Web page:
Anatomy of an Internet Hoax

You recall the classic comic caption, "On the internet, nobody knows you're a dog." Many people were following the story of David Rose, also known as Dave on Wheels, on Blogger and Twitter. Dave told of his struggles as a man who is deaf and has cerebral palsy. He recently left a long "final post" before he died. Canadian blogger K-A hadn't been following the story, but when she heard about it, she started digging into it. What she found was a hoax. A simple Google image search revealed that Dave's pictures actually belonged to a young man in Virginia named Hunter Dunn.

So after seeing this, naturally my stomach sank. First, because one of my closest friends was so affected by Dave, and his message, although not true, was positive. At this point I wasn't sure whether it would be the right thing to come forward with the information because so many people were affected in a positive way. At the same time though, I realized this wasn't just any ordinary person impersonating some ordinary person. This was some "able bodied" person (referencing his final blog post) impersonating someone that is affected by this horrible disorder. And if anyone deserves credit for having a beautiful mind it is Hunter Dunn. So I searched on.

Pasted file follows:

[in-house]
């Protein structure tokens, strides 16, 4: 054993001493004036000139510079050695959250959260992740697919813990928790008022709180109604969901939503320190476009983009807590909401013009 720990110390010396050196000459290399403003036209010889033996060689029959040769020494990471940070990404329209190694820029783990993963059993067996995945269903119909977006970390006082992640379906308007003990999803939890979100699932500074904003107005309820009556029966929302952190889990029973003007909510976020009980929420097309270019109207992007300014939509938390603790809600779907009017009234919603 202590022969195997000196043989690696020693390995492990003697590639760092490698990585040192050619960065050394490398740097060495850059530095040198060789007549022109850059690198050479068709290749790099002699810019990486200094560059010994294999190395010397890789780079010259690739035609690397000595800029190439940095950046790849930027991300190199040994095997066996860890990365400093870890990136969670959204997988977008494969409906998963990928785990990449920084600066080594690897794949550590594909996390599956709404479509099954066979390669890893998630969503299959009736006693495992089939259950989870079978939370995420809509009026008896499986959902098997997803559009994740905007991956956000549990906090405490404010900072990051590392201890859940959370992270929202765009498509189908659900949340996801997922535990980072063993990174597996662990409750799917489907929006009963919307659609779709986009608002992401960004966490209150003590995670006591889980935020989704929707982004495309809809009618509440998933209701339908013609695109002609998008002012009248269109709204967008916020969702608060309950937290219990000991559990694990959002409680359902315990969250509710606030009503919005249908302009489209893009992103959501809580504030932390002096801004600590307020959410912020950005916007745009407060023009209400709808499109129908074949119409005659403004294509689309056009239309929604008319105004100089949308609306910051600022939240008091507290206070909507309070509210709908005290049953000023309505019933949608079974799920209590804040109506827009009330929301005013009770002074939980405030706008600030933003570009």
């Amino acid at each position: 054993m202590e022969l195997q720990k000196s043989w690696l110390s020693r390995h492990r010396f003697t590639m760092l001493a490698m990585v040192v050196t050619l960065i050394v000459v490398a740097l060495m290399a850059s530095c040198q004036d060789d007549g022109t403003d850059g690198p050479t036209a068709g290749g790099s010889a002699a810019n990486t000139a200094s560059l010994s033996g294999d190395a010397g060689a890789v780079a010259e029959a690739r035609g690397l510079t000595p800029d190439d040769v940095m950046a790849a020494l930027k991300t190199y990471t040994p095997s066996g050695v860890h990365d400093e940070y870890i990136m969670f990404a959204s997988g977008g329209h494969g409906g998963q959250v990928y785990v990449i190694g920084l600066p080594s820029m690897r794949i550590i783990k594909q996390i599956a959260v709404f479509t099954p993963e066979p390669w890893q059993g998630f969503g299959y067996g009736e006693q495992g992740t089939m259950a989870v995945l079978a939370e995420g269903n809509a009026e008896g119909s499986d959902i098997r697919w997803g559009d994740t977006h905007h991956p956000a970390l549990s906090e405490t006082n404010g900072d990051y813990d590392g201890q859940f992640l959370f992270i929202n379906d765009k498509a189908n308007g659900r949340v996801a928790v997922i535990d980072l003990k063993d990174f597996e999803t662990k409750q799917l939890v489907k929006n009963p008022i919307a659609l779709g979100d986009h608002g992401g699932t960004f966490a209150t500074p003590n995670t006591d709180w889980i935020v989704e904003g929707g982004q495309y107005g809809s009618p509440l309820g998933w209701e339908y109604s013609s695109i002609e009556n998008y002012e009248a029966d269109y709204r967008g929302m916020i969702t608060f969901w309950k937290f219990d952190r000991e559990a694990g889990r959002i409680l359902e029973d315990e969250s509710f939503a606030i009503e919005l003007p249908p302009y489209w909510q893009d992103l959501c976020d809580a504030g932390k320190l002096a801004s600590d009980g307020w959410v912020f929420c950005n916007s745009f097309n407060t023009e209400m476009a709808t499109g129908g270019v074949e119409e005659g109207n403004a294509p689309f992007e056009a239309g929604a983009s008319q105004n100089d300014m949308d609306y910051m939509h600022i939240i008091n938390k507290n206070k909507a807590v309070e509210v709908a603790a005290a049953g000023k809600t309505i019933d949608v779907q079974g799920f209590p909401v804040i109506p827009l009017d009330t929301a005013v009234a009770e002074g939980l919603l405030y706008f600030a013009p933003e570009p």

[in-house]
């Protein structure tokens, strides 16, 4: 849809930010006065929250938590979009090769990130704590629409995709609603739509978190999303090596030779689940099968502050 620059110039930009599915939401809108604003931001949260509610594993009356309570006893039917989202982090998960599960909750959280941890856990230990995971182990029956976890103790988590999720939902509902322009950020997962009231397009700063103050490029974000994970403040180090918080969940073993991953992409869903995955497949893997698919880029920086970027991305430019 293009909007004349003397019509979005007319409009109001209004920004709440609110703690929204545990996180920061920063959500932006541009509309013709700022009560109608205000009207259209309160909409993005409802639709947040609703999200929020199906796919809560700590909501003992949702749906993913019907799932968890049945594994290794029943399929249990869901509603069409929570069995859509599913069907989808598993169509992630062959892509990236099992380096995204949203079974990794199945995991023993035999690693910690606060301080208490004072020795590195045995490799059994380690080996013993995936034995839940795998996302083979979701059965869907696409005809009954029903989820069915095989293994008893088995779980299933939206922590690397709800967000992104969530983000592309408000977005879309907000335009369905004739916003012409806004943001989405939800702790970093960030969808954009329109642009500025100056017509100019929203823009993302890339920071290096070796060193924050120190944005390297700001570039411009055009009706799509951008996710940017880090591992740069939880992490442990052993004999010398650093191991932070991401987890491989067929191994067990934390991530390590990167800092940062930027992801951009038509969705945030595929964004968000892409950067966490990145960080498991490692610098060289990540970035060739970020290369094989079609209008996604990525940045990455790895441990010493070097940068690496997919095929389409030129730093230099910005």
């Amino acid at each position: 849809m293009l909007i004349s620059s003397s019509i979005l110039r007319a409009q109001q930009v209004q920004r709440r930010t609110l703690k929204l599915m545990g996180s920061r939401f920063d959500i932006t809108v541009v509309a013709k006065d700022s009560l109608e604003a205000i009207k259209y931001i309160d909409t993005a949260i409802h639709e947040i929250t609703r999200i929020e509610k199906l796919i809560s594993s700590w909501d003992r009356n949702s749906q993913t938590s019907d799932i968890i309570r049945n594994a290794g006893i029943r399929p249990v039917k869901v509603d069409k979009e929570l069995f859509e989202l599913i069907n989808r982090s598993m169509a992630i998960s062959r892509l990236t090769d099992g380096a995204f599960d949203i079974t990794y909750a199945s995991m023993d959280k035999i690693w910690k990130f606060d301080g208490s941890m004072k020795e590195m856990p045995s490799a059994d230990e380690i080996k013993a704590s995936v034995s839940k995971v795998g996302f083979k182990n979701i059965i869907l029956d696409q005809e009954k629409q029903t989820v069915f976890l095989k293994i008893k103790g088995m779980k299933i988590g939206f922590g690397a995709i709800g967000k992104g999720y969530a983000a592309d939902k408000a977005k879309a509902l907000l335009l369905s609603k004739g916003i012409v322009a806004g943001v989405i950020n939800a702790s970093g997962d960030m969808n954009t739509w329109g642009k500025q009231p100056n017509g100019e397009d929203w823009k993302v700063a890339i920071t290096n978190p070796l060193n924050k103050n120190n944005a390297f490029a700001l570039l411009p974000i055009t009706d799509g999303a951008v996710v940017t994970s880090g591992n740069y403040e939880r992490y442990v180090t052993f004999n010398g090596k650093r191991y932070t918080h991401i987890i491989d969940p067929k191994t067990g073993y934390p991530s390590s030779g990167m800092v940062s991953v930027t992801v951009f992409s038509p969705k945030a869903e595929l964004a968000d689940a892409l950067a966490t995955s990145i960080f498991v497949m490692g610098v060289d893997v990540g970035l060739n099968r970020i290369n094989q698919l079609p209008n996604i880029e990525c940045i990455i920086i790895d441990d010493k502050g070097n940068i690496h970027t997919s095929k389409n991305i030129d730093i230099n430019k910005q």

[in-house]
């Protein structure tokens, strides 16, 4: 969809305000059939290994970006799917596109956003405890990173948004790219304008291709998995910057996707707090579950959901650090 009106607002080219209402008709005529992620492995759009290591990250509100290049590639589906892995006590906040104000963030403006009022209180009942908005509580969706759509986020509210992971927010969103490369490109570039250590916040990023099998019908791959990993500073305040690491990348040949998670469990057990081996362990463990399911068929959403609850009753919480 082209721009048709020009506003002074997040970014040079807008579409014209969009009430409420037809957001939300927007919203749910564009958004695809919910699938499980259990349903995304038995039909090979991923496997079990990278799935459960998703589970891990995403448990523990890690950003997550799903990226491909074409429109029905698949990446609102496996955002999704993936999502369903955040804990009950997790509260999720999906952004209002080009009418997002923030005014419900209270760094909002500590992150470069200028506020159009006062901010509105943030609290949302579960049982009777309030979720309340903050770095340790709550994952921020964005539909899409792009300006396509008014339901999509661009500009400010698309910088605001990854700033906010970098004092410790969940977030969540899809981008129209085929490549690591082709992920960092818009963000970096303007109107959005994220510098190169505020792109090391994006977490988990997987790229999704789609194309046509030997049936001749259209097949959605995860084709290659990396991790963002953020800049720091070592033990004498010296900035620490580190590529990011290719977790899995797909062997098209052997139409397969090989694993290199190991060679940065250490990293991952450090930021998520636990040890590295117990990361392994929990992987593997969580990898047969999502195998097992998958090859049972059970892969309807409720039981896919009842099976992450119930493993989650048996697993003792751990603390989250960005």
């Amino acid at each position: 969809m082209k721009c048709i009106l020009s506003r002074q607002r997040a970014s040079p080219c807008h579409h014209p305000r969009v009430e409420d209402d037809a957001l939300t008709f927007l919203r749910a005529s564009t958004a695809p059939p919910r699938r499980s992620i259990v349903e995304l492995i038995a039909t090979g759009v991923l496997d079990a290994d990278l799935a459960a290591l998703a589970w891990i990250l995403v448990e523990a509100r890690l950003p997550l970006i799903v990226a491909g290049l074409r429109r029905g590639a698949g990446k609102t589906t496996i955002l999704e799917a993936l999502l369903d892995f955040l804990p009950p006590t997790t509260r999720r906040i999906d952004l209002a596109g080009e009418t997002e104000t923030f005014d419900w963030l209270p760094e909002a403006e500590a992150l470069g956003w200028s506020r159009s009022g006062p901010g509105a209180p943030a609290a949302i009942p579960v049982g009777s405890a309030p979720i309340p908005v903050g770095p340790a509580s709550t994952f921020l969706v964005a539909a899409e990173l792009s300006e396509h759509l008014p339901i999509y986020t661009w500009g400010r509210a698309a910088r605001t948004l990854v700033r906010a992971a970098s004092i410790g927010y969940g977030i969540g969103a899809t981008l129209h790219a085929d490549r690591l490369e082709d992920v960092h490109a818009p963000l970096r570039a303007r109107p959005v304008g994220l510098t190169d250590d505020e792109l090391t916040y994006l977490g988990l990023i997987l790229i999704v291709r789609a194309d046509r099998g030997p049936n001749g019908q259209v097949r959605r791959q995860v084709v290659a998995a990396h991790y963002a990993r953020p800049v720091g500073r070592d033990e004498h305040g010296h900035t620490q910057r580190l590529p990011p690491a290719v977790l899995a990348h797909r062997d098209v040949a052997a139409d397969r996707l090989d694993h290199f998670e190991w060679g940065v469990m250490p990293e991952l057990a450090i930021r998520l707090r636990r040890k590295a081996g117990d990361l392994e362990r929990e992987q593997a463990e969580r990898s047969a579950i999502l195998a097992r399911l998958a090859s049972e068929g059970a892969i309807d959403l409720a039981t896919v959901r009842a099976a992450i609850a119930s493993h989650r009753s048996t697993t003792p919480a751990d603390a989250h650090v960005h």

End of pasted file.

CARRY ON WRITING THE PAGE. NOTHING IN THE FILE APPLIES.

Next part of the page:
K-A lays all her research out on a web page, and the person behind the hoax left a series of comments explaining -and justifying- the fiction. It's a fascinating read, whether you are familiar with the story of Dave on Wheels or not. The Dave on Wheels blog and the Twitter account have since been deleted, but a Twitter search revealed reactions to the hoax.

Link -via Shaun Usher


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Look up Kysa Braswell if you want to read about the queen (well, in reality the king) of Internet hoaxes. Then there was that monk in San Francisco who only lived on the Usenet cats groups.
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